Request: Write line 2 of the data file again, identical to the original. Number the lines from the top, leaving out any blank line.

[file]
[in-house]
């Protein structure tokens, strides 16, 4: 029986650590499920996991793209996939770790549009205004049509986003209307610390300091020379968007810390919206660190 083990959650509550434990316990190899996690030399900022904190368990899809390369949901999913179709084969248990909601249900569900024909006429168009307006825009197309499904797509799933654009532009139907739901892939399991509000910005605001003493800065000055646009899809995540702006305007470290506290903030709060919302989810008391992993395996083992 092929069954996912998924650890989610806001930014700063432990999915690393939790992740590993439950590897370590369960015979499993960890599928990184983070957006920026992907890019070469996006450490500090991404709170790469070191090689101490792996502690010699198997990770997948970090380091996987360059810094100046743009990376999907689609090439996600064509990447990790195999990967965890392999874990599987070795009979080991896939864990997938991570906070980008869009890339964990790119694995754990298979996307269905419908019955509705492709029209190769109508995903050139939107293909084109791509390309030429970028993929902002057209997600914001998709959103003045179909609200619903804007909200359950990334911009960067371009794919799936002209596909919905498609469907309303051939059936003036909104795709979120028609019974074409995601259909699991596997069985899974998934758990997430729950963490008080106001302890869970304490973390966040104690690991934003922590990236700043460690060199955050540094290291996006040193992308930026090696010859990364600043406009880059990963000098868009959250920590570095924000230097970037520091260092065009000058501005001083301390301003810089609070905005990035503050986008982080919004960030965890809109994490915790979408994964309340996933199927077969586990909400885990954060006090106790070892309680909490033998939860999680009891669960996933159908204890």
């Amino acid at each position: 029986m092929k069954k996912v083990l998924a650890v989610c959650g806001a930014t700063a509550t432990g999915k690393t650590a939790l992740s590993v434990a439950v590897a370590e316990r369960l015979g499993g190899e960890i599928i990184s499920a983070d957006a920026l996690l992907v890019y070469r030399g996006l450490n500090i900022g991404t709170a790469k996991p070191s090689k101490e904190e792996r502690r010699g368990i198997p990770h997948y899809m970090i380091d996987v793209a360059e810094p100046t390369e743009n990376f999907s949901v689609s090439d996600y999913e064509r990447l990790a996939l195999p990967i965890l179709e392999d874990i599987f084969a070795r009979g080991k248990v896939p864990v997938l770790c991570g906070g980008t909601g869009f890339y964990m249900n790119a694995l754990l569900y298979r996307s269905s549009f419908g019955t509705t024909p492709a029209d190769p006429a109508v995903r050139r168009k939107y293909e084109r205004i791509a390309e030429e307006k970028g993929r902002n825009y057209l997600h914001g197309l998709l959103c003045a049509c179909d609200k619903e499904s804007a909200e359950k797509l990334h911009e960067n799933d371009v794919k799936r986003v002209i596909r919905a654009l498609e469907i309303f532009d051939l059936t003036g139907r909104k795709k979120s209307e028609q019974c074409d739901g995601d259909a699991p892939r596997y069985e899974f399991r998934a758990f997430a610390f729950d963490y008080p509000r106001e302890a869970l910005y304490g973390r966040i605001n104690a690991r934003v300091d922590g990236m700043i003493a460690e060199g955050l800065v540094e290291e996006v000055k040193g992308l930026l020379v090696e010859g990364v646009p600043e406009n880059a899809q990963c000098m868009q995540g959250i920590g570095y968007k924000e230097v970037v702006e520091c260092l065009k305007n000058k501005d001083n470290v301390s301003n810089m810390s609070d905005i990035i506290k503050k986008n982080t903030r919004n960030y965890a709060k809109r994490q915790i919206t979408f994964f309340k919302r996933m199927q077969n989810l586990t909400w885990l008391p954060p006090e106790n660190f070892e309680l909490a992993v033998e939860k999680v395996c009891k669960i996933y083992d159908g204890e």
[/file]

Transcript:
């Protein structure tokens, strides 16, 4: 029986650590499920996991793209996939770790549009205004049509986003209307610390300091020379968007810390919206660190 083990959650509550434990316990190899996690030399900022904190368990899809390369949901999913179709084969248990909601249900569900024909006429168009307006825009197309499904797509799933654009532009139907739901892939399991509000910005605001003493800065000055646009899809995540702006305007470290506290903030709060919302989810008391992993395996083992 092929069954996912998924650890989610806001930014700063432990999915690393939790992740590993439950590897370590369960015979499993960890599928990184983070957006920026992907890019070469996006450490500090991404709170790469070191090689101490792996502690010699198997990770997948970090380091996987360059810094100046743009990376999907689609090439996600064509990447990790195999990967965890392999874990599987070795009979080991896939864990997938991570906070980008869009890339964990790119694995754990298979996307269905419908019955509705492709029209190769109508995903050139939107293909084109791509390309030429970028993929902002057209997600914001998709959103003045179909609200619903804007909200359950990334911009960067371009794919799936002209596909919905498609469907309303051939059936003036909104795709979120028609019974074409995601259909699991596997069985899974998934758990997430729950963490008080106001302890869970304490973390966040104690690991934003922590990236700043460690060199955050540094290291996006040193992308930026090696010859990364600043406009880059990963000098868009959250920590570095924000230097970037520091260092065009000058501005001083301390301003810089609070905005990035503050986008982080919004960030965890809109994490915790979408994964309340996933199927077969586990909400885990954060006090106790070892309680909490033998939860999680009891669960996933159908204890």